Hair loss

It is normal to lose 50–100 hairs a day as part of the hair-renewal process. However, some people may suffer from excessive hair loss at certain periods of their life. Hereditary factors are the most common cause; other reasons include reactions to hormonal, chemical or nutritional factors, medical treatments, such as chemotherapy, thyroid disease, local or generalised skin disease and stress.

Please scroll
to discover more

Hair structure

Three-layered strand

A strand of hair is the visible part above the skin, while the deeper segment under the scalp is known as the root. Composed of three layers, each strand is roughly 70–100 microns in diameter.

THE CUTICLE, the external layer of a strand of hair, is formed of hardened protective cells. It is without pigment and arranged much like the shingles on a roof, intertwined and overlapping. These thick cells collectively give hair its texture.

THE CORTEX lies between the cuticle and medulla and is directly related to the hair’s volume. The fibrous cells of the cortex contain keratin (the principle ingredient in hair) and melanin (the pigment that gives hair its colour).

THE MEDULLA is the innermost centre of a stand of hair, comprising 0–10% of its volume. In the case of very fine hair, the medulla is absent.

THE ROOT is the living part of the hair, anchored in the scalp. At the tip of the root is a slightly larger area known as the bulb; when a hair is plucked, the bulb has a thick, whitish appearance.

THE PAPILLA is the curved and empty area at the base of the bulb. It connects the hair to the head. Here, the blood vessels and nerves meet and the hair receives its nourishment.

The hair cycle

Cyclical growth

Depending on various factors, the quantity of hair varies from one person to another. It is estimated that the average person has between 100,000 and 150,000 hairs on the scalp. A hair cycle begins every two to six years and lasts three years on average. This cycle, which is genetically programmed, follows three stages.

During the anagen phase, also known as the growth phase, the hair grows about 1cm per month. The anagen phase lasts between two and five years. The hair bulb secures itself within the skin, where it will remain until the resting phase.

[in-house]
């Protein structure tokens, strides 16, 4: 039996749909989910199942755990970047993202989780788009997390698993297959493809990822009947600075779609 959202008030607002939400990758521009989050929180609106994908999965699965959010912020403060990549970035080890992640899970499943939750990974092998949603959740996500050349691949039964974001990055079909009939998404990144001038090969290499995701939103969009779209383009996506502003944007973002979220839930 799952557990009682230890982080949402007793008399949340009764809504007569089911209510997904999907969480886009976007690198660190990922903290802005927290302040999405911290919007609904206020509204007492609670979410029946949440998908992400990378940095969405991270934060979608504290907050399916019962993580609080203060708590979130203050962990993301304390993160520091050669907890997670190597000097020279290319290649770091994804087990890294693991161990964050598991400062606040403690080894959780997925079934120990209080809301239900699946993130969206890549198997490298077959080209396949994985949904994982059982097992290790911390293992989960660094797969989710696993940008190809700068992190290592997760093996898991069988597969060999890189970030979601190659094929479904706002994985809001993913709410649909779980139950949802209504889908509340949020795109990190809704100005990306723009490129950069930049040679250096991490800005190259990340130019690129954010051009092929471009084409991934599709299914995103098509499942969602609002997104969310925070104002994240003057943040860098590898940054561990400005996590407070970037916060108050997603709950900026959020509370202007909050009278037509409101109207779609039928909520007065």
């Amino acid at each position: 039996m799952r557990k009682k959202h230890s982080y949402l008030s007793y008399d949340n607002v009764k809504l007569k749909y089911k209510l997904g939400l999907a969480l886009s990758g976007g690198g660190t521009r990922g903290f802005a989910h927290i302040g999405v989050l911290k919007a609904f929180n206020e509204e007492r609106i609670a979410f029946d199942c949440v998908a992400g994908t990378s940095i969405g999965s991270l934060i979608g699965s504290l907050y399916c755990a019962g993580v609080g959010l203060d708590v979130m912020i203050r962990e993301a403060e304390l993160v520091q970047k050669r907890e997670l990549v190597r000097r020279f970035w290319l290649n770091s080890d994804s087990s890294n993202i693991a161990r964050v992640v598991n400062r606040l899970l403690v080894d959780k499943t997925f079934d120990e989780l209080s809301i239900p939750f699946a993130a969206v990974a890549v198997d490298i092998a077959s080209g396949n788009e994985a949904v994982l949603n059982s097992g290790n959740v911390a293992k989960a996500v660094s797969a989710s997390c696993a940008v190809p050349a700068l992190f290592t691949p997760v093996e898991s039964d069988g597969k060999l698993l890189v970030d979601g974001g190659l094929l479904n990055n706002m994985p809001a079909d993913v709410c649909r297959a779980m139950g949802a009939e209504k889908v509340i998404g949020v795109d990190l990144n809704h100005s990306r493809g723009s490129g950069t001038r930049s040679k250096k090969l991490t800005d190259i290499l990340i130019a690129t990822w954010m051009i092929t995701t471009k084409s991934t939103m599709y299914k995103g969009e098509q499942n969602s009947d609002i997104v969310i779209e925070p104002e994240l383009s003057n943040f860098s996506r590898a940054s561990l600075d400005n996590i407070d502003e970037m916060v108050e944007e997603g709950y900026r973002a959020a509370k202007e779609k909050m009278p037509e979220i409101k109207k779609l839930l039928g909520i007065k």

The catagen phase is a transitional phase that lasts about three weeks. This phase marks the end of the active formation of the hair and the bulb.

The telogen phase, also known as the resting phase, occurs when the bulb reaches maturity. The keratin-filled bulb emerges from the papilla and surrounds itself with a chain of cells, called the epithelium-lined sac.

Female alopecia

Hair loss in three stages

About one-third of women experience hair loss at some point in their lives. After menopause, two-thirds of women go through some form of hair loss or thinning.

The most common type of hair loss in both sexes is androgenetic alopecia, also known as male/female pattern hair loss. In women, androgenetic alopecia begins with gradual thinning at the parting, followed by increasing diffuse hair loss radiating from the top of the head.




  • 1

    Minimal thinning of the hair with a widening of the part line.

  • 2

    Noticeable widening of the mid-line part.

  • 3

    Diffuse hair loss on the top of the scalp.






  • 1

    Symmetrical hair loss in the temple frontal area.

  • 2

    Additional hair loss in the temple area and thinning of the hair at the crown of the head.

  • 3

    These two zones tend to move towards each other in the direction of the vertex.

  • 4

    Baldness has set in. The remaining hair forms a horseshoe shape around the baldness in the center of the scalp.

  • 5

    Hair loss on the sides of the head.

Male alopecia

Hair loss in five stages

Most men will experience a form of hair loss or thinning at some point in their lives. Such hair loss is usually gradual, but in some instances it may be sudden, due to a medical problem or an underlying condition.

The most common type of hair loss in both sexes is androgenetic alopecia, also known as male/female pattern hair loss. In men, hair loss usually begins above the temples, and the receding hairline eventually forms a characteristic M shape; hair at the top of the head also thins, often progressing to baldness.